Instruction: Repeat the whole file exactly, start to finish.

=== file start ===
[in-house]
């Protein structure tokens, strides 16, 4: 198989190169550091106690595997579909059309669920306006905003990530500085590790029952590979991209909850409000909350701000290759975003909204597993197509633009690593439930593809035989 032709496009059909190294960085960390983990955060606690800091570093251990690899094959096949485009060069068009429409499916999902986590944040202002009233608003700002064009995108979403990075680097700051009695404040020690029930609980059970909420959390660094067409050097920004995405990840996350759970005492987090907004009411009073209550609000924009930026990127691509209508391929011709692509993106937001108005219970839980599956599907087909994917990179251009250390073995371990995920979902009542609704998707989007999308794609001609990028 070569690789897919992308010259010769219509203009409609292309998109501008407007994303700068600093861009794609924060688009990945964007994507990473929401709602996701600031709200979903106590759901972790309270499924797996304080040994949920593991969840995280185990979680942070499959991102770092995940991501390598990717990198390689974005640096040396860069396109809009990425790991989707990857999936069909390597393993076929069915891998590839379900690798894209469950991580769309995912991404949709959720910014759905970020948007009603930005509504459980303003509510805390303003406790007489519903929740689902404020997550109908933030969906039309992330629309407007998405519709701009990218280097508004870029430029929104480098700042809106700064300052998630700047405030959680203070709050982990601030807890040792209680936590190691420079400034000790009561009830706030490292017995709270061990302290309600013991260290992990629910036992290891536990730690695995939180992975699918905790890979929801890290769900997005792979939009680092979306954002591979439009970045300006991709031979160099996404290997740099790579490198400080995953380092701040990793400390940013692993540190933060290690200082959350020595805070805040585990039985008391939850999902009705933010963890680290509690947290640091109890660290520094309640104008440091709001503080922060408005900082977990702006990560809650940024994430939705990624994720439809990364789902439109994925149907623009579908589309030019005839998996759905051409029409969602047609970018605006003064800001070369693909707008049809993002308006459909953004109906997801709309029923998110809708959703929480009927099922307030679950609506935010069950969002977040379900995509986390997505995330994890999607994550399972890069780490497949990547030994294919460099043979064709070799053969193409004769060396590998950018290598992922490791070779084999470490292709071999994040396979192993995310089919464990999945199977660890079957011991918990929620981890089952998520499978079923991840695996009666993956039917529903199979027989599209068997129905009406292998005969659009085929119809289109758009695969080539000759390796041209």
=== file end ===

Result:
[in-house]
């Protein structure tokens, strides 16, 4: 198989190169550091106690595997579909059309669920306006905003990530500085590790029952590979991209909850409000909350701000290759975003909204597993197509633009690593439930593809035989 032709496009059909190294960085960390983990955060606690800091570093251990690899094959096949485009060069068009429409499916999902986590944040202002009233608003700002064009995108979403990075680097700051009695404040020690029930609980059970909420959390660094067409050097920004995405990840996350759970005492987090907004009411009073209550609000924009930026990127691509209508391929011709692509993106937001108005219970839980599956599907087909994917990179251009250390073995371990995920979902009542609704998707989007999308794609001609990028 070569690789897919992308010259010769219509203009409609292309998109501008407007994303700068600093861009794609924060688009990945964007994507990473929401709602996701600031709200979903106590759901972790309270499924797996304080040994949920593991969840995280185990979680942070499959991102770092995940991501390598990717990198390689974005640096040396860069396109809009990425790991989707990857999936069909390597393993076929069915891998590839379900690798894209469950991580769309995912991404949709959720910014759905970020948007009603930005509504459980303003509510805390303003406790007489519903929740689902404020997550109908933030969906039309992330629309407007998405519709701009990218280097508004870029430029929104480098700042809106700064300052998630700047405030959680203070709050982990601030807890040792209680936590190691420079400034000790009561009830706030490292017995709270061990302290309600013991260290992990629910036992290891536990730690695995939180992975699918905790890979929801890290769900997005792979939009680092979306954002591979439009970045300006991709031979160099996404290997740099790579490198400080995953380092701040990793400390940013692993540190933060290690200082959350020595805070805040585990039985008391939850999902009705933010963890680290509690947290640091109890660290520094309640104008440091709001503080922060408005900082977990702006990560809650940024994430939705990624994720439809990364789902439109994925149907623009579908589309030019005839998996759905051409029409969602047609970018605006003064800001070369693909707008049809993002308006459909953004109906997801709309029923998110809708959703929480009927099922307030679950609506935010069950969002977040379900995509986390997505995330994890999607994550399972890069780490497949990547030994294919460099043979064709070799053969193409004769060396590998950018290598992922490791070779084999470490292709071999994040396979192993995310089919464990999945199977660890079957011991918990929620981890089952998520499978079923991840695996009666993956039917529903199979027989599209068997129905009406292998005969659009085929119809289109758009695969080539000759390796041209």